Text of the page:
I just started Taekwondo a few months ago. Due to schedule constraints, I find myself looking at the possibility of changing schools in order to be able to continue studying martial arts. The school I would move to is not a TKD school. It is a Karate school that teaches a blended art that is influenced by TKD, Okinawan Karate, Jujitsu, Judo and Boxing. It is a difficult decision since I have already developed a strong bond with my current dojang and instructor.
Changing martial art schools is similar to changing jobs or churches. It is a tough thing to do, especially when you are not changing because you are displeased with the school or the instructor, but out of necessity. Since you like your present instructor, he or she must be doing things in a way that pleases you; so now you know what to look for in a new school and instructor.
I am a traditionalist, so I favor traditional martial arts. I believe that, for a martial art to be a martial art, it must first be “martial” fighting system and then that it must maintain its “art” aspects. The term “martial arts” has become a generic term for any type of physical endeavor that involves punching, kicking, or grappling. Modern Taekwondo has evolved until it is now merely a sport. Sport Taekwondo is to traditional Taekwondo as flag football is to football; it claims to be similar to the real thing, but when a player faces the real thing, it is very painful.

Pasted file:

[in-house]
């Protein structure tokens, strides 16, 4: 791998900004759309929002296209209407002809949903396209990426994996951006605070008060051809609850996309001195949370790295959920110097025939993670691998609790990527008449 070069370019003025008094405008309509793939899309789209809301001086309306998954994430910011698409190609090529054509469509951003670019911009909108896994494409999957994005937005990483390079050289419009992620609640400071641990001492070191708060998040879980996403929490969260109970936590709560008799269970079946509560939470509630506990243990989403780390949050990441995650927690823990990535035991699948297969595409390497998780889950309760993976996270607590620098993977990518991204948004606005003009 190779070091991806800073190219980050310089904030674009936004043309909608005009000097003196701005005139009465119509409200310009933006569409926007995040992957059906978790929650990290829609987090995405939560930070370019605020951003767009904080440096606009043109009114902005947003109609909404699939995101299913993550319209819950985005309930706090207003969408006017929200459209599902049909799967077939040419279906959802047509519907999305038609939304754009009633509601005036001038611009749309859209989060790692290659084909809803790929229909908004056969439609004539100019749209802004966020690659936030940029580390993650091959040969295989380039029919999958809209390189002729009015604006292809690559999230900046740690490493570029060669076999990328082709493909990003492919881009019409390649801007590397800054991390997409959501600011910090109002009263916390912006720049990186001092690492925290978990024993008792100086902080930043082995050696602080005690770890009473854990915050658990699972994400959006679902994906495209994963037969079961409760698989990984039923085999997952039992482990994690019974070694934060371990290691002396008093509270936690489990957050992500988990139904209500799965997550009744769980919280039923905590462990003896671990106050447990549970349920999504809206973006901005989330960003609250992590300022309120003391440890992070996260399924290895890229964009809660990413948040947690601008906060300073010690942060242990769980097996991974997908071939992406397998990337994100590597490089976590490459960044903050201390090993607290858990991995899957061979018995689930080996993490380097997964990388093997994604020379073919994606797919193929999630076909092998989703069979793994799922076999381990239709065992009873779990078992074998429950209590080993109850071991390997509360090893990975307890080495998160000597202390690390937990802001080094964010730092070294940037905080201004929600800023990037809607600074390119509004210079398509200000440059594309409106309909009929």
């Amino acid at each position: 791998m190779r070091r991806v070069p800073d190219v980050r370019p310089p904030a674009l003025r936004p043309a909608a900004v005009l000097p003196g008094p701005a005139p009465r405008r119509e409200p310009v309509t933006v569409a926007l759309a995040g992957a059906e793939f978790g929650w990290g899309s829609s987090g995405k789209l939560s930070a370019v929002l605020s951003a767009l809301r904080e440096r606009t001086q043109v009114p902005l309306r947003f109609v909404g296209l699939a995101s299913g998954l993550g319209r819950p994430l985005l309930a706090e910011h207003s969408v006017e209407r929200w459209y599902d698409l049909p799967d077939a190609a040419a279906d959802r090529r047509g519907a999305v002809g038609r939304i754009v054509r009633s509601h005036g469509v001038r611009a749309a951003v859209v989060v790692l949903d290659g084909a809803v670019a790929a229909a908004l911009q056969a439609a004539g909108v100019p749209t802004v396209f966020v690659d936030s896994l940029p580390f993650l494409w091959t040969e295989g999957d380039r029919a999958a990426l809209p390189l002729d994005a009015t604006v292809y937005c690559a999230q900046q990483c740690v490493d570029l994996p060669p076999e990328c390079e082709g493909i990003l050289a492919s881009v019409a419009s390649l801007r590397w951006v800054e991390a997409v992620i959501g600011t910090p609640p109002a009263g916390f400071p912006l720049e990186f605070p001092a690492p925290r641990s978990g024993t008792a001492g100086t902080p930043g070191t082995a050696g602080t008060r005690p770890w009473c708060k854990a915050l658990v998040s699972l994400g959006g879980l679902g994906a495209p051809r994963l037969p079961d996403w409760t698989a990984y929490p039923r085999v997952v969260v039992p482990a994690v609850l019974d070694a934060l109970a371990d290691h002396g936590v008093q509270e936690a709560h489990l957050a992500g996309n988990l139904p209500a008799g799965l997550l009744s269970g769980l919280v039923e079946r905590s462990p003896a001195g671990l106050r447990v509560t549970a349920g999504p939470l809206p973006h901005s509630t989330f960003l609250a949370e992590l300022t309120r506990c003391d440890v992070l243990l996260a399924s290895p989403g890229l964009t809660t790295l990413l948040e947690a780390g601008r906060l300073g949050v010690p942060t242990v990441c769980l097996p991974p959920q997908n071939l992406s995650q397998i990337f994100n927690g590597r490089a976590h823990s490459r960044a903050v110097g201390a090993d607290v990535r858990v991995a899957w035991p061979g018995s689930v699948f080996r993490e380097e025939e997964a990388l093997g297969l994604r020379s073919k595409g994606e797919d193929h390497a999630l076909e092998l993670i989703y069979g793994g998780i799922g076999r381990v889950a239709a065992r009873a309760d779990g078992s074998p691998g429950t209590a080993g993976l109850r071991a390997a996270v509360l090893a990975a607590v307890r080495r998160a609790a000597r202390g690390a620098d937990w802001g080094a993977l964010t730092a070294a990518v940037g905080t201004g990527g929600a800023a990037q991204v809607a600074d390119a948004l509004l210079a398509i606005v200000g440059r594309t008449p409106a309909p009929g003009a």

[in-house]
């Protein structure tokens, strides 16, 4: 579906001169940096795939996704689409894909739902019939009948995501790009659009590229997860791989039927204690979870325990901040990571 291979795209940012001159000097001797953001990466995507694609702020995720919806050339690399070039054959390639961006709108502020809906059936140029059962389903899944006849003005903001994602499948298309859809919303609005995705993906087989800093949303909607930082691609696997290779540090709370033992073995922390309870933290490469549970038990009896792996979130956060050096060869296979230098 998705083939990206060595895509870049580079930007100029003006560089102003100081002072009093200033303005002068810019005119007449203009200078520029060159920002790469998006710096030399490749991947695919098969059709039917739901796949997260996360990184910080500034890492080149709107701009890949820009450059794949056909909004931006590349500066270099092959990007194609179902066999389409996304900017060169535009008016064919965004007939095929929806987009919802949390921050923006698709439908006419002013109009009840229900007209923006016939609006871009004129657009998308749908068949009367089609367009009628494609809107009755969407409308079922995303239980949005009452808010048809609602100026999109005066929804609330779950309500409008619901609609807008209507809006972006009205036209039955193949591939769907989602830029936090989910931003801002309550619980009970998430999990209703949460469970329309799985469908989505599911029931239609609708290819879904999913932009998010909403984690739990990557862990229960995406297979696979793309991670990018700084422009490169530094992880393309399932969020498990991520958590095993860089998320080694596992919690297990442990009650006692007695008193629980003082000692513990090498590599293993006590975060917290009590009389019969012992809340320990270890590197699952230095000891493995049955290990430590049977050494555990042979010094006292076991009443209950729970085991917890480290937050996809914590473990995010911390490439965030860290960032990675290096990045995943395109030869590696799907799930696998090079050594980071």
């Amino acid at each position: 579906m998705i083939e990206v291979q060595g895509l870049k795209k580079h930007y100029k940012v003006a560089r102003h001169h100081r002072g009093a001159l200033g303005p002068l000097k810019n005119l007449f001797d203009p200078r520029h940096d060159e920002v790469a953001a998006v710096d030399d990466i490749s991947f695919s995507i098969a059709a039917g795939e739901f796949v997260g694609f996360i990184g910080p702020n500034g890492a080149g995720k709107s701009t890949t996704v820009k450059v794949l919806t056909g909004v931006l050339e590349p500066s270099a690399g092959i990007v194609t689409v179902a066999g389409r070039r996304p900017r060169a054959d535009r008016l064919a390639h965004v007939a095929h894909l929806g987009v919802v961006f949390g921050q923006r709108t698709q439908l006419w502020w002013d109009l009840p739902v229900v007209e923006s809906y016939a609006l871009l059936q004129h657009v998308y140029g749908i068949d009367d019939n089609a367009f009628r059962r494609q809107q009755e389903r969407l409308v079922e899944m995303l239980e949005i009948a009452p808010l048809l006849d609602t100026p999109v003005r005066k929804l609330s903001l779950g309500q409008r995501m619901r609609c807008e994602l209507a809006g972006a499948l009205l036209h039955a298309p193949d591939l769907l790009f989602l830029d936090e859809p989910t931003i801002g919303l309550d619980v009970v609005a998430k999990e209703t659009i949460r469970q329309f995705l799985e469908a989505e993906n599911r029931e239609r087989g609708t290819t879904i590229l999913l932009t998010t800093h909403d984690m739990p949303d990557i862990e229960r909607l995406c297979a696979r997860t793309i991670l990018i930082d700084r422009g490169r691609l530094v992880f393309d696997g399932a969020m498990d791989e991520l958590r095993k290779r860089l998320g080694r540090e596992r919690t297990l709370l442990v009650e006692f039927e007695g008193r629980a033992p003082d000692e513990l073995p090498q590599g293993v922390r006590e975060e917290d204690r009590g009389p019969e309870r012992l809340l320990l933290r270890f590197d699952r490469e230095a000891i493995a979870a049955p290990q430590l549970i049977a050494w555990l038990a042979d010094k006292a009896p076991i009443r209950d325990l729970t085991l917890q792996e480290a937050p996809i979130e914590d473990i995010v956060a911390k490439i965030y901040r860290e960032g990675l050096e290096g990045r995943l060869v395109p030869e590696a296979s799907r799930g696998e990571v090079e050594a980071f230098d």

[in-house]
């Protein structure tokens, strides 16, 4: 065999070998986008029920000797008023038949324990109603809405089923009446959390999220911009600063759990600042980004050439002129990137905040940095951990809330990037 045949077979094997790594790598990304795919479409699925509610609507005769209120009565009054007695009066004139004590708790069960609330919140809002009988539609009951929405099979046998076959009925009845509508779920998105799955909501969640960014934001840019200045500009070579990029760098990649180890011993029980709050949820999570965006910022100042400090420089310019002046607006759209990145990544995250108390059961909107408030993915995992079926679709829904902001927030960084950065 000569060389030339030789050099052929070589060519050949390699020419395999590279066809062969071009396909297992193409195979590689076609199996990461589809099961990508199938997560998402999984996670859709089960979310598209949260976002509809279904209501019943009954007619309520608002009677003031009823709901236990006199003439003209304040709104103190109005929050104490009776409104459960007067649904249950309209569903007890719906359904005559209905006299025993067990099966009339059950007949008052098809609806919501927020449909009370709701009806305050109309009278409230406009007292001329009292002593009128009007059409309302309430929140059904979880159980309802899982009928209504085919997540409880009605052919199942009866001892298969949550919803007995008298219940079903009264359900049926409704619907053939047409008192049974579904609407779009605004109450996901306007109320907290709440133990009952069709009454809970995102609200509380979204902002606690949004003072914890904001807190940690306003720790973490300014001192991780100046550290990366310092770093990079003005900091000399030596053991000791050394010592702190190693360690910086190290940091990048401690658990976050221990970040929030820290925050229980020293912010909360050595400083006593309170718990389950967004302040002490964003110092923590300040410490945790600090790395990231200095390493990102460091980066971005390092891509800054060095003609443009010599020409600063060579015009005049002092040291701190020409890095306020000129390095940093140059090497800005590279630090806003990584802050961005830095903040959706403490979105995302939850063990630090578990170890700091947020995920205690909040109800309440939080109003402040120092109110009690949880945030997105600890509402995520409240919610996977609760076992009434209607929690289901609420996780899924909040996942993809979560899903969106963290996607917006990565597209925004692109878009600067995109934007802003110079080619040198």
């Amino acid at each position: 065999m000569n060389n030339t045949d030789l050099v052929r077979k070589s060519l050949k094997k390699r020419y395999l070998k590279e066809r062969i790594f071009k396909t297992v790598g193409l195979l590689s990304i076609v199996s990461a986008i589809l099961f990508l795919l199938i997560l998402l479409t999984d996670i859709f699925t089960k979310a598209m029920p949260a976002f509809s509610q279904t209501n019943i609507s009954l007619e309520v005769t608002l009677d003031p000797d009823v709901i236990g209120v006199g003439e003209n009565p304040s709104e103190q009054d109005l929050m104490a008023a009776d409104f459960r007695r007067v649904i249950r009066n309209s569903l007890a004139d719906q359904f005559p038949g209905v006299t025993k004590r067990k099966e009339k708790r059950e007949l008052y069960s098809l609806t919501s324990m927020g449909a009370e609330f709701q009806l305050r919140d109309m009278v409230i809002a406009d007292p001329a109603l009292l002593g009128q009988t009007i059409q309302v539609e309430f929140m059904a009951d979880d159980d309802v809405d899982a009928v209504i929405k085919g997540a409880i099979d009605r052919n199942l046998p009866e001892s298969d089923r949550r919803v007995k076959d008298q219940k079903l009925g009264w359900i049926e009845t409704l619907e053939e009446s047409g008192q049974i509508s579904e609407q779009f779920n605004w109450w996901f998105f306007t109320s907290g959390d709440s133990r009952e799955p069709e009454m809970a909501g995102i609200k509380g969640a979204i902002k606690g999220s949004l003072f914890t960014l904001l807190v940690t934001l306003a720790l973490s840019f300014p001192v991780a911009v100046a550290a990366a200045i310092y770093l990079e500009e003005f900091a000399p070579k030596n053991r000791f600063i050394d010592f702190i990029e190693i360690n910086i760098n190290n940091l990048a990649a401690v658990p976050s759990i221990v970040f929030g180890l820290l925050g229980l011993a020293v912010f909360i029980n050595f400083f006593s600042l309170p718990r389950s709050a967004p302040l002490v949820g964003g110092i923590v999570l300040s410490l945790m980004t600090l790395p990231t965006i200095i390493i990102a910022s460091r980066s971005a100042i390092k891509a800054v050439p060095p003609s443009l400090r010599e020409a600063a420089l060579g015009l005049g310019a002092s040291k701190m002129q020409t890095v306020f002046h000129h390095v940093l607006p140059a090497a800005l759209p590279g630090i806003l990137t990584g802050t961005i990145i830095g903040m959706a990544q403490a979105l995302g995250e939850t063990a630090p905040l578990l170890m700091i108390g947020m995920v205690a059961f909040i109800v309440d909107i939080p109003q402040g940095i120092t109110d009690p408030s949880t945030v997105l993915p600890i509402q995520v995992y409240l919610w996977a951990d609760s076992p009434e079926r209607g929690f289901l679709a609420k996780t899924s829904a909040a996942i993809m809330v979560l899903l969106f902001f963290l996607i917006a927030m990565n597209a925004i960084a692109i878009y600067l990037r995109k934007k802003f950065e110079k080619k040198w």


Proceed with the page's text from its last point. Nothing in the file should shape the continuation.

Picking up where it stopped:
Karate is following the same sport path as has Taekwondo, but there are still many traditional karate schools around. A school may teach more than one martial art, but a blended martial art is just that; it is nothing in particular, just a mixture of many things. A blended martial art claims to use the best of each art, but instead, it loses the true meaning of each art. Football, basketball, and baseball all have teams that throw a ball, but no one tries to take their best aspects and blend them into another game.
Good luck in finding a new school. Since you have not been in the martial arts very long, you will not have much of a problem fitting into any new art or school. Just choose the art, instructor, and organization carefully. If you stay in the martial arts for years, you will be committing a lot to time, effort, and money to the endeavor, so, if at some point you become displeased with your art or instructor, changing will be an even more difficult decision. Choosing a martial art and instructor, are similar to choosing a spouse—you had better make a good choice for you will be together a lot for many years.